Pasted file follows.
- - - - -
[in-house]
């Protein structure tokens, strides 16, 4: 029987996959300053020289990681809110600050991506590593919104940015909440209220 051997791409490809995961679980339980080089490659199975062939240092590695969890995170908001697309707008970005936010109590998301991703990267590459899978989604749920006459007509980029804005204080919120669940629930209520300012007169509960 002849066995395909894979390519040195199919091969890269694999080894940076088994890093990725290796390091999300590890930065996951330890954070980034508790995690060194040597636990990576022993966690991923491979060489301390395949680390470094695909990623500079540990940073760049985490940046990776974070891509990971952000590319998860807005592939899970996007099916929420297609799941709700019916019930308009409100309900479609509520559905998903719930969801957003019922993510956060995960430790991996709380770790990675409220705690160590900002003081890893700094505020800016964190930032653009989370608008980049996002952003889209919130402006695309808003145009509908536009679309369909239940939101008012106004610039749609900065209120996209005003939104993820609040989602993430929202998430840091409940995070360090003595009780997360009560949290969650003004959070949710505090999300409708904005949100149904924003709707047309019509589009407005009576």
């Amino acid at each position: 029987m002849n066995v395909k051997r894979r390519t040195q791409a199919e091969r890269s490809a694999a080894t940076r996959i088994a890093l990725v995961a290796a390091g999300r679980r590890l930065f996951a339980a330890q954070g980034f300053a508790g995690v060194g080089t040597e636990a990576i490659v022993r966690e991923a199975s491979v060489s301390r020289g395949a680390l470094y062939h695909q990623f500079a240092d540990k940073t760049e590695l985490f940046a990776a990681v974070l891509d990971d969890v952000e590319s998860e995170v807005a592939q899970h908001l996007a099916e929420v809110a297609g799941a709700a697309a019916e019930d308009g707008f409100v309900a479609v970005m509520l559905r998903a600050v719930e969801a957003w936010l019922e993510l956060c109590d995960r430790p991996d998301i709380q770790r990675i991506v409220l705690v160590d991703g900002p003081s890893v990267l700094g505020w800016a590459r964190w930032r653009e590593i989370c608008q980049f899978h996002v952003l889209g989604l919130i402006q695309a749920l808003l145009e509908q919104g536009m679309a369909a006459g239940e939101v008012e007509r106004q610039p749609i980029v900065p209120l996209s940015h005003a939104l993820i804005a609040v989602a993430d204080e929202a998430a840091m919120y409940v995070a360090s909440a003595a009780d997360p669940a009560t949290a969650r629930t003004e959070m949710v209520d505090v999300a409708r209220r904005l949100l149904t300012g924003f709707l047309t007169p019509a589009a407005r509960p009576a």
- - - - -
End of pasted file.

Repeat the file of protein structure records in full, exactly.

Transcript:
[in-house]
């Protein structure tokens, strides 16, 4: 029987996959300053020289990681809110600050991506590593919104940015909440209220 051997791409490809995961679980339980080089490659199975062939240092590695969890995170908001697309707008970005936010109590998301991703990267590459899978989604749920006459007509980029804005204080919120669940629930209520300012007169509960 002849066995395909894979390519040195199919091969890269694999080894940076088994890093990725290796390091999300590890930065996951330890954070980034508790995690060194040597636990990576022993966690991923491979060489301390395949680390470094695909990623500079540990940073760049985490940046990776974070891509990971952000590319998860807005592939899970996007099916929420297609799941709700019916019930308009409100309900479609509520559905998903719930969801957003019922993510956060995960430790991996709380770790990675409220705690160590900002003081890893700094505020800016964190930032653009989370608008980049996002952003889209919130402006695309808003145009509908536009679309369909239940939101008012106004610039749609900065209120996209005003939104993820609040989602993430929202998430840091409940995070360090003595009780997360009560949290969650003004959070949710505090999300409708904005949100149904924003709707047309019509589009407005009576």
């Amino acid at each position: 029987m002849n066995v395909k051997r894979r390519t040195q791409a199919e091969r890269s490809a694999a080894t940076r996959i088994a890093l990725v995961a290796a390091g999300r679980r590890l930065f996951a339980a330890q954070g980034f300053a508790g995690v060194g080089t040597e636990a990576i490659v022993r966690e991923a199975s491979v060489s301390r020289g395949a680390l470094y062939h695909q990623f500079a240092d540990k940073t760049e590695l985490f940046a990776a990681v974070l891509d990971d969890v952000e590319s998860e995170v807005a592939q899970h908001l996007a099916e929420v809110a297609g799941a709700a697309a019916e019930d308009g707008f409100v309900a479609v970005m509520l559905r998903a600050v719930e969801a957003w936010l019922e993510l956060c109590d995960r430790p991996d998301i709380q770790r990675i991506v409220l705690v160590d991703g900002p003081s890893v990267l700094g505020w800016a590459r964190w930032r653009e590593i989370c608008q980049f899978h996002v952003l889209g989604l919130i402006q695309a749920l808003l145009e509908q919104g536009m679309a369909a006459g239940e939101v008012e007509r106004q610039p749609i980029v900065p209120l996209s940015h005003a939104l993820i804005a609040v989602a993430d204080e929202a998430a840091m919120y409940v995070a360090s909440a003595a009780d997360p669940a009560t949290a969650r629930t003004e959070m949710v209520d505090v999300a409708r209220r904005l949100l149904t300012g924003f709707l047309t007169p019509a589009a407005r509960p009576a």